Transmission for Texas wind power could cost $3-9bn

first_imgRenewablesWind Linkedin By chloecox – Using larger, 765 kv power lines could raise that cost to $9 billion, ERCOT said. CPV says it has developed 400+ MW of renewable capacity on former coal mines 4.3.2008 Previous articleSouth Africa terminates $645m AES contract for gas power plantsNext articleRussian Power Reform: Five Years On chloecox Facebook TAGSERCOT After identifying the areas with the best potential for new wind generation, the commission ordered the Electric Reliability Council of Texas (ERCOT) to design routes to move 5,100 MW to 17,500 MW to the state’s big cities. The most expensive plan, to bring more than 24,000 MW of wind generation to the eastern half of the state, could cost from $5.75 billion to $6.38 billion, the report said. A more ambitious plan to bring as much as 18,400 MW into populated areas could cost $4.93 billion, the report said. Twitter Southern Power acquiring 118-MW Oklahoma wind project developed by Vestas’ NA unit Transmission companies interested in building new lines include units of Babcock and Brown, ITC Holdings Corp., FPL Group, AES, BP Wind, Shell WindEnergy, CenterPoint Energy and privately held Sharyland Utilities and Energy Future Holdings Corp. 3 April 2008 — The Texas electric grid operator said the price tag to build new power lines to bring wind power to the state’s biggest cities could range from $3 billion to $9 billion, in a report filed with state regulators. Renewable project management firm Bradley acquired by Bureau Veritas Facebook No posts to display Transmission for Texas wind power could cost $3-9bn Twitter RELATED ARTICLESMORE FROM AUTHOR ERCOT said two scenarios to gather and transfer a total of 12,000 MW on 345 kV lines could cost from $2.95 billion to $3.78 billion, depending on the number of lines built. Linkedin Following legislation passed in 2005, the Texas Public Utility Commission began working to speed up construction of high-voltage transmission lines to tap into renewable power. Wind farms are located across a sparsely populated west Texas, far from Dallas, Houston and San Antonio, where electric demand is concentrated.last_img read more

Five Rutland-area businesses get $104,141 in regional economic development grants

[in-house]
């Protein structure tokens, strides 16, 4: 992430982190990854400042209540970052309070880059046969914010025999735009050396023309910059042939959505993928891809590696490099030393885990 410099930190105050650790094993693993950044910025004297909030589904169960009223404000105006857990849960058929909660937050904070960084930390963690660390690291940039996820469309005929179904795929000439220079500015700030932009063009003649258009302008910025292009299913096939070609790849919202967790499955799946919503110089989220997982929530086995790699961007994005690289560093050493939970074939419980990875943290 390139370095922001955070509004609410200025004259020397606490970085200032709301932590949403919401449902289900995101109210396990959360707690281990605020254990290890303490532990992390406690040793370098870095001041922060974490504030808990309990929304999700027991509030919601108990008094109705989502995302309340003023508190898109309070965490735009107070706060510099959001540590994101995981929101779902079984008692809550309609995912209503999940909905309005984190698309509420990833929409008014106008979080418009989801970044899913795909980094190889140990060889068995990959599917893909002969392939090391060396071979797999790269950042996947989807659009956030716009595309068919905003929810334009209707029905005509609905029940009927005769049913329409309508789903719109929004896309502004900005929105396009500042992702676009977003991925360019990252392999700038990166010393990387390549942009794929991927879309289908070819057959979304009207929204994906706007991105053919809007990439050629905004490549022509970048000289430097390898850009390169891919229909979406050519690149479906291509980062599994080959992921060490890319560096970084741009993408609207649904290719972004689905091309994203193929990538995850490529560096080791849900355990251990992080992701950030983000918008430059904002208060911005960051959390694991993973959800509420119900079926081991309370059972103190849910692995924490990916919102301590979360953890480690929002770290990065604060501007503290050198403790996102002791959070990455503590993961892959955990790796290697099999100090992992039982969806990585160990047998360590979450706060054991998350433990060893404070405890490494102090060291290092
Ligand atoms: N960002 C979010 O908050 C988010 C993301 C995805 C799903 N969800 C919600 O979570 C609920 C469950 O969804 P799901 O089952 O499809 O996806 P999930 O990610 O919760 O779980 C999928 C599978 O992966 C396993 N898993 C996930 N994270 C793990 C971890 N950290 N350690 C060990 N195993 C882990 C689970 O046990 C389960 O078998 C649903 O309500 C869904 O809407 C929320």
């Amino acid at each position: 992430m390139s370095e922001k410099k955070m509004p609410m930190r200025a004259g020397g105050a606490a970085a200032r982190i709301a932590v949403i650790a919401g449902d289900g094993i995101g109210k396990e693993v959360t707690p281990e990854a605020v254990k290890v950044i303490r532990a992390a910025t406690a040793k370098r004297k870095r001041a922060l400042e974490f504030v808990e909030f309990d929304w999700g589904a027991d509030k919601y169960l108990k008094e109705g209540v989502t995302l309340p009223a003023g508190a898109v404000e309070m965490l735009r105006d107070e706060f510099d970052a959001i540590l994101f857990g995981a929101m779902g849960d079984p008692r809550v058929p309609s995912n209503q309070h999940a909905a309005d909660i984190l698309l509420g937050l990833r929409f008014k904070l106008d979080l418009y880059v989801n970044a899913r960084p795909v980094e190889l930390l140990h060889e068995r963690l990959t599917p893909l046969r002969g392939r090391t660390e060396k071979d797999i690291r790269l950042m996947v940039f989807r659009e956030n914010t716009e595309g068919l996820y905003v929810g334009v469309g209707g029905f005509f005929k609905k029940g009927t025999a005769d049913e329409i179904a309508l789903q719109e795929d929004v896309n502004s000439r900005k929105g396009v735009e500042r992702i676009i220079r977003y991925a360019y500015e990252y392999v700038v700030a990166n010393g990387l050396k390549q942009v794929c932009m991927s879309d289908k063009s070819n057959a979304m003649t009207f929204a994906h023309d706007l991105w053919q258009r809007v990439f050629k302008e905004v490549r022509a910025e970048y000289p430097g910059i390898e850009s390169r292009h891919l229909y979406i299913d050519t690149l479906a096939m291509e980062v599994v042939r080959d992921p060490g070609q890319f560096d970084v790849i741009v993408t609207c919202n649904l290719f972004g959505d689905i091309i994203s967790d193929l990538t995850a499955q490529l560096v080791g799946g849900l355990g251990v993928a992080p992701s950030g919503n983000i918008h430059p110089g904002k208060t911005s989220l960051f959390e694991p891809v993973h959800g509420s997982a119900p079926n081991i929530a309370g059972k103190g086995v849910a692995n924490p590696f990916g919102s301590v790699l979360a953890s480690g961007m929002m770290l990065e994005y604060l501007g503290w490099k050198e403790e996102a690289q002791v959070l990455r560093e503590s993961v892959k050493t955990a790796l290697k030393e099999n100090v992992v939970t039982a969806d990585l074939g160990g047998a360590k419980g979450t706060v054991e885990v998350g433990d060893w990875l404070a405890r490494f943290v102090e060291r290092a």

first_imgVermont Business Magazine Five Rutland-area businesses have been awarded a total of $104,141 in Regional Economic Development Grants sought by Rutland Economic Development Corp. (REDC) and provided by the State of Vermont. The awards were announced at REDC’s annual meeting last week. REDC applied for the grants on behalf of Carpenter & Costin, Awesome Graphics, Ann Clark Cookie Cutters, Vermont Maple Sriracha, and BalanceWorks, all businesses located in Rutland County.“Investment spurred by the grants will create 20 new jobs in the area and increase productivity through the purchase of equipment and facilities improvements,” said Lyle Jepson, executive director of REDC.  “The recipients of the grants are businesses from a variety of sectors, each one in a position to grow due to the success they’ve generated.  The grants will help facilitate that growth.”“The demonstrated demand for these incentives speaks for itself,” said Tyler Richardson, an assistant director of REDC.  “Five businesses in five months were funded for projects that will increase growth and create good jobs.  Each business had plans to grow and they were ready, and these grants incentivized them to turn their plans into action.  We’ve received a number of additional inquiries about this program from all types of businesses who are in similar stages of growth.  The money is gone for this year, but the demand is not. This is a valuable program.”Regional Economic Development Grants are available to regional development corporations, municipalities and nonprofits to create job growth and improvements to buildings and community facilities.  Maximum grant amounts are $25,000 per project and require a 1:1 matching investment.  All grants have been awarded for the current year, but the program is expected to resume mid-2017.Carpenter & Costin is a locally-owned company specializing in landscape design and maintenance, offering a full range of landscaping services throughout the year.  “We are committed to creating and maintaining beautiful, functional spaces, with a commitment to providing quality and value to each customer,” said Russ Marsan, co-owner.  “Because of the quality of the service we provide, we continue to grow.  With assistance from this grant, we are in the process of purchasing a new location which will allow us to expand our operation.”Awesome Graphics is an award winning, family owned and operated printing and design company, in business since 1994.  “Utilizing the latest technology, we provide a variety of stunning, high resolution printing products at aggressive pricing,” said co-owner Tami Napolitano.  “We have outgrown our space, and in order to meet the demand of a consistently increasing customer base we need to modify our facility and add staff.  This grant was the incentive we needed to begin this project now.”Ann Clark Cookie Cutters ( is external)) is the largest cookie cutter manufacturer in America, producing 2.6 million units per year for customers worldwide. “With help from this grant, we are able to purchase equipment and supplies that will allow us to increase production to 6 million units per year and add 10 full-time positions by 2020,” said Ben Clark, CEO of Ann Clark Cookie Cutters.  “We will be looking to add sales positions, production floor workers, and technicians.”Vermont Maple Sriracha was founded in 2014 by Jackson Whelan and Lenny Montuori.  The success of the company’s signature sriracha sauce has lead to the development of additional products.  “We’ve expanded our distribution network, we have a distinctive brand and we know how to market our products,” said Whelan.  “We need to hire a full-time marketing associate to implement our marketing strategy, but unfortunately our facility isn’t adequate to accommodate an additional person.  This grant will help us renovate our space, allow us to hire, and allow us to grow.” The BalanceWorks grant was announced in May.Jepson said REDC will continue to pursue these grants for Rutland County businesses as long as they are available, and thanked members of the committee that awarded the grants:  Sen. Kevin Mullin of Rutland, Rep. William Botzow of Bennington, Department of Buildings and General Services Commissioner Michael Obuchowski, and Commissioner Joan Goldstein of the Agency of Commerce and Community Development.“The Regional Economic Development Grants are a great opportunity for small businesses to create jobs and grow our economy,” Mullin said.  “We congratulate REDC for their efforts to bring forward five very worthy applications that we were pleased to fund.”Source: REDC. November 1, 2016 For more information about this grant program, contact Tyler Richardson at [email protected](link sends e-mail) or 802-770-7067.last_img read more